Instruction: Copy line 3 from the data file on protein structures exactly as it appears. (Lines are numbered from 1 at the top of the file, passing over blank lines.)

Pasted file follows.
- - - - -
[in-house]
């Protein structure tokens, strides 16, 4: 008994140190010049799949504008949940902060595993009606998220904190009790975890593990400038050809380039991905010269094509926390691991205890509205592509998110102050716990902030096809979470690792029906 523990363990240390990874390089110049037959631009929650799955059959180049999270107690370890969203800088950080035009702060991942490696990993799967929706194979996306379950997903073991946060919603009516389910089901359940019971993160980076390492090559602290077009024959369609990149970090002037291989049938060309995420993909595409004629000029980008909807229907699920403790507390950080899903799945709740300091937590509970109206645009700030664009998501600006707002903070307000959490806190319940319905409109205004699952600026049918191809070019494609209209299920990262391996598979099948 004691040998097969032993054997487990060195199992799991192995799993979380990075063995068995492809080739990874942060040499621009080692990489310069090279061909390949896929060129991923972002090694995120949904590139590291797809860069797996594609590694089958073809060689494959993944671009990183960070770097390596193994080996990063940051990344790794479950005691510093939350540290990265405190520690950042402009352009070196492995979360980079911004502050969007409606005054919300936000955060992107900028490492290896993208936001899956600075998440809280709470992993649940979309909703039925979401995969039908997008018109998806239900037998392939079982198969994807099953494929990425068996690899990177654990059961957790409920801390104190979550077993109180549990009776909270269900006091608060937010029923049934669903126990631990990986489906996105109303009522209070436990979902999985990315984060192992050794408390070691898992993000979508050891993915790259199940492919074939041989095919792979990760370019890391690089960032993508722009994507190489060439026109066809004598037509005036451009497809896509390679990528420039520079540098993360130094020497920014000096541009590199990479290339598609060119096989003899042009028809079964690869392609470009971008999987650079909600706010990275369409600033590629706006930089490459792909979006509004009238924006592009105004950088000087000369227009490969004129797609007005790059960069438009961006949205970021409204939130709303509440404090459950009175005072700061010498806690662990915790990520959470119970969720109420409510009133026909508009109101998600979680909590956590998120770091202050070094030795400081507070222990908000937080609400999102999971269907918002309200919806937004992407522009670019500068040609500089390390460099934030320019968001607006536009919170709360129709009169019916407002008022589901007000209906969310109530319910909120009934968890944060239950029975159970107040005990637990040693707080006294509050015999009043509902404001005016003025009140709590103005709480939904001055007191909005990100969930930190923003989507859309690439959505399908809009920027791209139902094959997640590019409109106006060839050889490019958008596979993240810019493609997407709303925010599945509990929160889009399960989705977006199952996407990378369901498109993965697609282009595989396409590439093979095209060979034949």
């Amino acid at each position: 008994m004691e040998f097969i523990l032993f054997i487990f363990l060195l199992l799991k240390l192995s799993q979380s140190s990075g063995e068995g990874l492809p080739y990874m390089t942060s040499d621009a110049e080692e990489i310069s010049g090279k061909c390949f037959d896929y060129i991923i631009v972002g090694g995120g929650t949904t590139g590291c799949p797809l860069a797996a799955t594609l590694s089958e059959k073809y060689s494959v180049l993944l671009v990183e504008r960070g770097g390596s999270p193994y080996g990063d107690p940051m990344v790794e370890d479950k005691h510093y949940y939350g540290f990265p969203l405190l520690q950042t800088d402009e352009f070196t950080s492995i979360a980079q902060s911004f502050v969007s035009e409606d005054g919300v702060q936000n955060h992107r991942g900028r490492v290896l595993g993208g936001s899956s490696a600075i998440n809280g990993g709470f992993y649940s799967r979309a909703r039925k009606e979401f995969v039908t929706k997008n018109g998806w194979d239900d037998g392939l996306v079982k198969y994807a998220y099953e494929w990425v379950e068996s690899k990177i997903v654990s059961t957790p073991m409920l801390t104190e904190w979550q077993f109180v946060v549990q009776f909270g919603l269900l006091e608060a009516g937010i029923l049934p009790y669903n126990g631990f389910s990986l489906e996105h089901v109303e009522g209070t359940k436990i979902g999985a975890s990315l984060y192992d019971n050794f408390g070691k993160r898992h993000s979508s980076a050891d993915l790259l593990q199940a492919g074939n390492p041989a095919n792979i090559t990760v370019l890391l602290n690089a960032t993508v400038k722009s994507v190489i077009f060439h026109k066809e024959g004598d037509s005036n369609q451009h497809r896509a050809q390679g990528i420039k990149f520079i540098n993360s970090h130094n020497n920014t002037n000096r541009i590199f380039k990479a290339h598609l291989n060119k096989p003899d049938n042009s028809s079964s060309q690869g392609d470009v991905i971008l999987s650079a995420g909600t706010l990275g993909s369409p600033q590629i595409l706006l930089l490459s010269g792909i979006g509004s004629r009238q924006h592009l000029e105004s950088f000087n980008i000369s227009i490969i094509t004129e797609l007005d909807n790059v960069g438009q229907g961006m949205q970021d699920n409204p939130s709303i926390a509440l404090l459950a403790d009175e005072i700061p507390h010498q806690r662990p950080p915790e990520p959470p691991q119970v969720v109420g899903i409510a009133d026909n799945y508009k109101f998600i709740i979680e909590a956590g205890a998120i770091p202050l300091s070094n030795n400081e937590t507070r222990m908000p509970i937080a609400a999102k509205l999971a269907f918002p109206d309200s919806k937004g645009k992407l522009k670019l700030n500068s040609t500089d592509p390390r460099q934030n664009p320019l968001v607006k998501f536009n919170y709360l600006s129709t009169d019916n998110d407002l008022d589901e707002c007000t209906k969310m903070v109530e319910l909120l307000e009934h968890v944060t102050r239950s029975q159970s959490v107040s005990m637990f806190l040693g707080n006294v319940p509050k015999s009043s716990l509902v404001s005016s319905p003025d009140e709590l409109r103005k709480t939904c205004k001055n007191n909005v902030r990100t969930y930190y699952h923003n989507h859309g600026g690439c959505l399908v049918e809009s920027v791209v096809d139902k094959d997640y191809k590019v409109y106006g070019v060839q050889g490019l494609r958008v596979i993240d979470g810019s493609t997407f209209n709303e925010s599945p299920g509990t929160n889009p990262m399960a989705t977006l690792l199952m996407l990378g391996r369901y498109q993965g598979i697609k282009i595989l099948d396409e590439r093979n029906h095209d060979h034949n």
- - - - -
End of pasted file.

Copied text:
């Amino acid at each position: 008994m004691e040998f097969i523990l032993f054997i487990f363990l060195l199992l799991k240390l192995s799993q979380s140190s990075g063995e068995g990874l492809p080739y990874m390089t942060s040499d621009a110049e080692e990489i310069s010049g090279k061909c390949f037959d896929y060129i991923i631009v972002g090694g995120g929650t949904t590139g590291c799949p797809l860069a797996a799955t594609l590694s089958e059959k073809y060689s494959v180049l993944l671009v990183e504008r960070g770097g390596s999270p193994y080996g990063d107690p940051m990344v790794e370890d479950k005691h510093y949940y939350g540290f990265p969203l405190l520690q950042t800088d402009e352009f070196t950080s492995i979360a980079q902060s911004f502050v969007s035009e409606d005054g919300v702060q936000n955060h992107r991942g900028r490492v290896l595993g993208g936001s899956s490696a600075i998440n809280g990993g709470f992993y649940s799967r979309a909703r039925k009606e979401f995969v039908t929706k997008n018109g998806w194979d239900d037998g392939l996306v079982k198969y994807a998220y099953e494929w990425v379950e068996s690899k990177i997903v654990s059961t957790p073991m409920l801390t104190e904190w979550q077993f109180v946060v549990q009776f909270g919603l269900l006091e608060a009516g937010i029923l049934p009790y669903n126990g631990f389910s990986l489906e996105h089901v109303e009522g209070t359940k436990i979902g999985a975890s990315l984060y192992d019971n050794f408390g070691k993160r898992h993000s979508s980076a050891d993915l790259l593990q199940a492919g074939n390492p041989a095919n792979i090559t990760v370019l890391l602290n690089a960032t993508v400038k722009s994507v190489i077009f060439h026109k066809e024959g004598d037509s005036n369609q451009h497809r896509a050809q390679g990528i420039k990149f520079i540098n993360s970090h130094n020497n920014t002037n000096r541009i590199f380039k990479a290339h598609l291989n060119k096989p003899d049938n042009s028809s079964s060309q690869g392609d470009v991905i971008l999987s650079a995420g909600t706010l990275g993909s369409p600033q590629i595409l706006l930089l490459s010269g792909i979006g509004s004629r009238q924006h592009l000029e105004s950088f000087n980008i000369s227009i490969i094509t004129e797609l007005d909807n790059v960069g438009q229907g961006m949205q970021d699920n409204p939130s709303i926390a509440l404090l459950a403790d009175e005072i700061p507390h010498q806690r662990p950080p915790e990520p959470p691991q119970v969720v109420g899903i409510a009133d026909n799945y508009k109101f998600i709740i979680e909590a956590g205890a998120i770091p202050l300091s070094n030795n400081e937590t507070r222990m908000p509970i937080a609400a999102k509205l999971a269907f918002p109206d309200s919806k937004g645009k992407l522009k670019l700030n500068s040609t500089d592509p390390r460099q934030n664009p320019l968001v607006k998501f536009n919170y709360l600006s129709t009169d019916n998110d407002l008022d589901e707002c007000t209906k969310m903070v109530e319910l909120l307000e009934h968890v944060t102050r239950s029975q159970s959490v107040s005990m637990f806190l040693g707080n006294v319940p509050k015999s009043s716990l509902v404001s005016s319905p003025d009140e709590l409109r103005k709480t939904c205004k001055n007191n909005v902030r990100t969930y930190y699952h923003n989507h859309g600026g690439c959505l399908v049918e809009s920027v791209v096809d139902k094959d997640y191809k590019v409109y106006g070019v060839q050889g490019l494609r958008v596979i993240d979470g810019s493609t997407f209209n709303e925010s599945p299920g509990t929160n889009p990262m399960a989705t977006l690792l199952m996407l990378g391996r369901y498109q993965g598979i697609k282009i595989l099948d396409e590439r093979n029906h095209d060979h034949n």